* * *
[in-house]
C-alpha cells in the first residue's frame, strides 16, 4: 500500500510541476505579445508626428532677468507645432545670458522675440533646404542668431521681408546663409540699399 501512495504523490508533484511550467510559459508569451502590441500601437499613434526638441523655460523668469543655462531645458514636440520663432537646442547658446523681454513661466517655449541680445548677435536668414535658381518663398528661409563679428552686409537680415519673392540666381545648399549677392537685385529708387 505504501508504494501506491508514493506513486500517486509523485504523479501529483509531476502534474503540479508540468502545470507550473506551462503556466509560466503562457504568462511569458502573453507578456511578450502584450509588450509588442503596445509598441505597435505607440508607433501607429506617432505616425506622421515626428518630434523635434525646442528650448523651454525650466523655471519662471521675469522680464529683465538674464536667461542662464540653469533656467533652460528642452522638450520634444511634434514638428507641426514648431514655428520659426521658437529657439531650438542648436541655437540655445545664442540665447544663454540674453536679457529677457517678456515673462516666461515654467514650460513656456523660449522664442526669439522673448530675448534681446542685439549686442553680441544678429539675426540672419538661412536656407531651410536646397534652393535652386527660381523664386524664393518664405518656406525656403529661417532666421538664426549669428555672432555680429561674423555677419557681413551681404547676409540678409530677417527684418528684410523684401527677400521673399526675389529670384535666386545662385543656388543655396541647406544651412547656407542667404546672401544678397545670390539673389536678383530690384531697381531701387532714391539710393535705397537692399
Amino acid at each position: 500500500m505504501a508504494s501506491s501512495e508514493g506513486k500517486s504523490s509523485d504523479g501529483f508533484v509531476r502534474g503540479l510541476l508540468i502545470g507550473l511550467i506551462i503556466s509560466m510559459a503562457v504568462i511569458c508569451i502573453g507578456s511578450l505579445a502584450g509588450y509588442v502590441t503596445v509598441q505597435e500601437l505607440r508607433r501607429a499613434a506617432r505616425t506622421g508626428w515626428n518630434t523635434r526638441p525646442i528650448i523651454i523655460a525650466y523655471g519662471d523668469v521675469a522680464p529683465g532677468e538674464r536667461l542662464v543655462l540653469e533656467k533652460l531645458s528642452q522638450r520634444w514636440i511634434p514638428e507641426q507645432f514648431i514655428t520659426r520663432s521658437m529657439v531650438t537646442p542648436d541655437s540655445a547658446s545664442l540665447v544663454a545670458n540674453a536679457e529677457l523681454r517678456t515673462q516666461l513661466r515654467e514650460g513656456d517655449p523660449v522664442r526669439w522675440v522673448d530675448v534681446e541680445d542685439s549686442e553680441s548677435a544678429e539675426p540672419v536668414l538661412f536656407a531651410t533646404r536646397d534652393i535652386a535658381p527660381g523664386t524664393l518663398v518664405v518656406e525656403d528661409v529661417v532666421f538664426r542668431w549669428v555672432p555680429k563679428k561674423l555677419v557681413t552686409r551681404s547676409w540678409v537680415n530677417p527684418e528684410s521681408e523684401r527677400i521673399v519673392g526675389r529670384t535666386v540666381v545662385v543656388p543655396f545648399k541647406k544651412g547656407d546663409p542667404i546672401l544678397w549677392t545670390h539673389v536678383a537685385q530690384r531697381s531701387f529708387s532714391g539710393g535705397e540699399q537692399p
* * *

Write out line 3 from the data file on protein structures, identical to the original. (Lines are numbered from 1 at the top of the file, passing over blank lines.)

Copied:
Amino acid at each position: 500500500m505504501a508504494s501506491s501512495e508514493g506513486k500517486s504523490s509523485d504523479g501529483f508533484v509531476r502534474g503540479l510541476l508540468i502545470g507550473l511550467i506551462i503556466s509560466m510559459a503562457v504568462i511569458c508569451i502573453g507578456s511578450l505579445a502584450g509588450y509588442v502590441t503596445v509598441q505597435e500601437l505607440r508607433r501607429a499613434a506617432r505616425t506622421g508626428w515626428n518630434t523635434r526638441p525646442i528650448i523651454i523655460a525650466y523655471g519662471d523668469v521675469a522680464p529683465g532677468e538674464r536667461l542662464v543655462l540653469e533656467k533652460l531645458s528642452q522638450r520634444w514636440i511634434p514638428e507641426q507645432f514648431i514655428t520659426r520663432s521658437m529657439v531650438t537646442p542648436d541655437s540655445a547658446s545664442l540665447v544663454a545670458n540674453a536679457e529677457l523681454r517678456t515673462q516666461l513661466r515654467e514650460g513656456d517655449p523660449v522664442r526669439w522675440v522673448d530675448v534681446e541680445d542685439s549686442e553680441s548677435a544678429e539675426p540672419v536668414l538661412f536656407a531651410t533646404r536646397d534652393i535652386a535658381p527660381g523664386t524664393l518663398v518664405v518656406e525656403d528661409v529661417v532666421f538664426r542668431w549669428v555672432p555680429k563679428k561674423l555677419v557681413t552686409r551681404s547676409w540678409v537680415n530677417p527684418e528684410s521681408e523684401r527677400i521673399v519673392g526675389r529670384t535666386v540666381v545662385v543656388p543655396f545648399k541647406k544651412g547656407d546663409p542667404i546672401l544678397w549677392t545670390h539673389v536678383a537685385q530690384r531697381s531701387f529708387s532714391g539710393g535705397e540699399q537692399p